Five tanks that Russia did not produce

MOSCOW, September 13. /TASS-DEFENSE/. Many of the tanks had unique characteristics but remained only “objects” that were not produced. Some experts called them exclusive designs in the global tank construction.
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Object 781, a precursor of BMPT-72 Terminator, designed in 1985 (Picture source:

Upgraded T-34

The upgrade of the legendary T-34 Soviet tank of the Great Patriotic War began in 1940. Open sources said the upgrade was necessitated by comparison with the German Panzer III procured in Berlin after the signing of the non-aggression pact. Soviet engineers and tankmen found out that the German tank had considerable advantages in speed, armaments and armor. Besides, the conditions inside tank were much more comfortable.

T-34 upgrade began in the winter of 1941 under the supervision of designer Alexander Morozov. The Soviet tank received a more powerful engine of 600 HP (against 500 HP), candle suspension was replaced by a torsion one, the turret got a small commander’s turret in order to expand the internal space. The round of munitions increased from 77 to 100 shells and the upgraded T-34 was one ton lighter than the predecessor. T-34M had to replace T-34 in June 1941, but the war began and the plant was evacuated deep into the country. Designers dropped T-34M plans.

Dragon tank killer

Object 150 or IT-1 was the name of the first and only self-propelled missile tank killer. Uralvagonzavod in Nizhny Tagil designed the unique vehicle in the late 1950s on the basis of a serial T-62 tank. IT-1 had to destroy hostile hardware by an antitank complex on the turret called the Dragon. It fired guided missiles capable of piercing 250-mm thick armor. The vehicle could fire stationary and in motion and the hit probability comprised 90 percent at a distance of 3 km.

At the final trials, IT-1 destroyed three tank targets in several minutes and it was decided to launch its batch production.

In 1966-1970, 220 tank killers were produced. However, the vehicle was decommissioned in the mid-1970s, but its experience confirmed the correct combination of classical guns and guided missiles. The Soviet tanks of the 1970-80s received powerful smooth-barrel guns capable of firing armor-piercing and high-power shells and guided missiles from the barrel. Today the principle is used by the latest Armata T-14 tank and the best foreign tanks.

Object 140

The armor and the shell have been always competing. As more powerful guns and munitions appeared, designers increased the protection and created armored hulls and turrets with the most advantages in anti-projectile form. The top achievement was ‘object 140’ produced in Nizhny Tagil in the 1950s. The designers wanted to increase armor by several hundred kilograms and saved on the running gear. It was for the first time made of aluminum alloy. The engine was turned to the side, which demanded a major upgrade of the engine compartment, the crankshaft and other units, but decreased the height of the engine-transmission compartment. The designers created the hull from curved profiles of changing thickness to ensure maximum anti-projectile resistance.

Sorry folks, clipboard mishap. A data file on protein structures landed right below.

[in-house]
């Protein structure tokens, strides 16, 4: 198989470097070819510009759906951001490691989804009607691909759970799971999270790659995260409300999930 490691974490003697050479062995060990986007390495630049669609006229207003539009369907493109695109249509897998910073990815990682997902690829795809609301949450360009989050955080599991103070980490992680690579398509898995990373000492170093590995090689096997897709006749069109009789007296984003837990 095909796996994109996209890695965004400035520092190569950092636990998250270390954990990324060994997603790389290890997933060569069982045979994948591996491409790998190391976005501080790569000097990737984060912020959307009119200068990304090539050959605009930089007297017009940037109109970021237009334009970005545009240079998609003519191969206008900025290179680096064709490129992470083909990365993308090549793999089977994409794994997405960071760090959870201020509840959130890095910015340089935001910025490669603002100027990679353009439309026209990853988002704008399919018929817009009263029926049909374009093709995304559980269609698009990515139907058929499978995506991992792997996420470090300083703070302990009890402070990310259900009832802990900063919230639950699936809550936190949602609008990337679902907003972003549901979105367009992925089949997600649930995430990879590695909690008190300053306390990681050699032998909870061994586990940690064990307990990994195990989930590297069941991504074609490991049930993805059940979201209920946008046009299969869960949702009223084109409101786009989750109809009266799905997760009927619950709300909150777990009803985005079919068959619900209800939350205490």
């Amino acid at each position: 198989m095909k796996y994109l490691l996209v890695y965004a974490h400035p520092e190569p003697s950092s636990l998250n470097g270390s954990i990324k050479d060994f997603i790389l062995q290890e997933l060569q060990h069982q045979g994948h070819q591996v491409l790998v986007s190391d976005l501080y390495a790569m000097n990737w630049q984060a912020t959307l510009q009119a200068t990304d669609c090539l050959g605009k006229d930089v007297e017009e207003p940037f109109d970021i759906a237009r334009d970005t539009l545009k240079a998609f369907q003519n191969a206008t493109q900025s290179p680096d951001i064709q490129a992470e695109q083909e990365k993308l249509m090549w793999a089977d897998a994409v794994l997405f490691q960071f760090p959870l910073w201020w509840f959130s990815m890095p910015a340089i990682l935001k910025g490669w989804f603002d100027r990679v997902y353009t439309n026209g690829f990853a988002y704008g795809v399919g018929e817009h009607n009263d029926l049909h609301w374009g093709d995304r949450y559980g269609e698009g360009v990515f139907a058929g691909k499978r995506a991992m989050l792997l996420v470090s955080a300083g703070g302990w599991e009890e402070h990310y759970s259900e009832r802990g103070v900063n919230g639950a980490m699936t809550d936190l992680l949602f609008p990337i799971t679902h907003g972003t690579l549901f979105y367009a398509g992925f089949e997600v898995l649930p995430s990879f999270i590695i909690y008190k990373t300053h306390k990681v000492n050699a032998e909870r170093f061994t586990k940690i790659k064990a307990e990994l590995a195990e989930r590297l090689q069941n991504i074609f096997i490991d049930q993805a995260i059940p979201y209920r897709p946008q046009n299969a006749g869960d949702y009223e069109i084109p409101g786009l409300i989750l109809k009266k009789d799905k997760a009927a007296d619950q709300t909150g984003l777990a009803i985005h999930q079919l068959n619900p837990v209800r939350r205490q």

However, all the efforts were in vain. Cumulative munitions of the 1950s easily pierced the armor of 140, as well as T-54 and T-55. The protection of next-generation T-64, T-72, and T-80 tanks was reinforced by multilayered obstacles and reactive armor instead of the thickness and form of steel constructions.

Tank and turbine

In the 20th century, designers had to increase the weight of tanks, as they needed more armor, new guns and devices, and a bigger round of munitions. More powerful engines were required, but with the same weight and size as the engine-transmission unit. The aviators prompted a solution in the 1950s. It was a gas turbine engine. The leadership of the armed forces backed the idea by the end of the decade.

The gas turbine engine was initially tested on T-55, but it became clear that an advanced running gear was necessary. Uralvagonzavod offered ‘object 167’, which was earlier put aside in favor of ‘object 432’ made in Kharkiv, which developed the T-64 tank. Thus, ‘object 167T’ appeared.

Uralvagonzavod had to admit that the idea did not justify itself, as the tank demanded a gas turbine engine of a specific construction. However, the running gear of ‘object 167’ was tested in full. Several years later Uralvagonzavod used it in its new T-72 tank.

Tank support vehicle

In the early 1970s, western infantry was armed with handheld antitank grenade launchers, which posed a threat to Soviet tanks. The Soviet industry responded with a highly protected armored vehicle to protect tanks in the battlefield against grenade launchers and missiles and simultaneously destroy several targets.

The new vehicle was developed from the T-72 tank and was called an armored tank support vehicle (BMPT 781). It received independent combat modules for modern arms, as well as automatic remotely controlled guns.

In 1989, Chelyabinsk Tractor Works produced four prototypes of ‘object 781’. However, the project was stopped in 1991 as the USSR collapsed and the conversion of military production began. Nevertheless, the ideas implemented in the vehicle are still alive. They were used in modern Terminator BMPT, which was properly performed in Syria.

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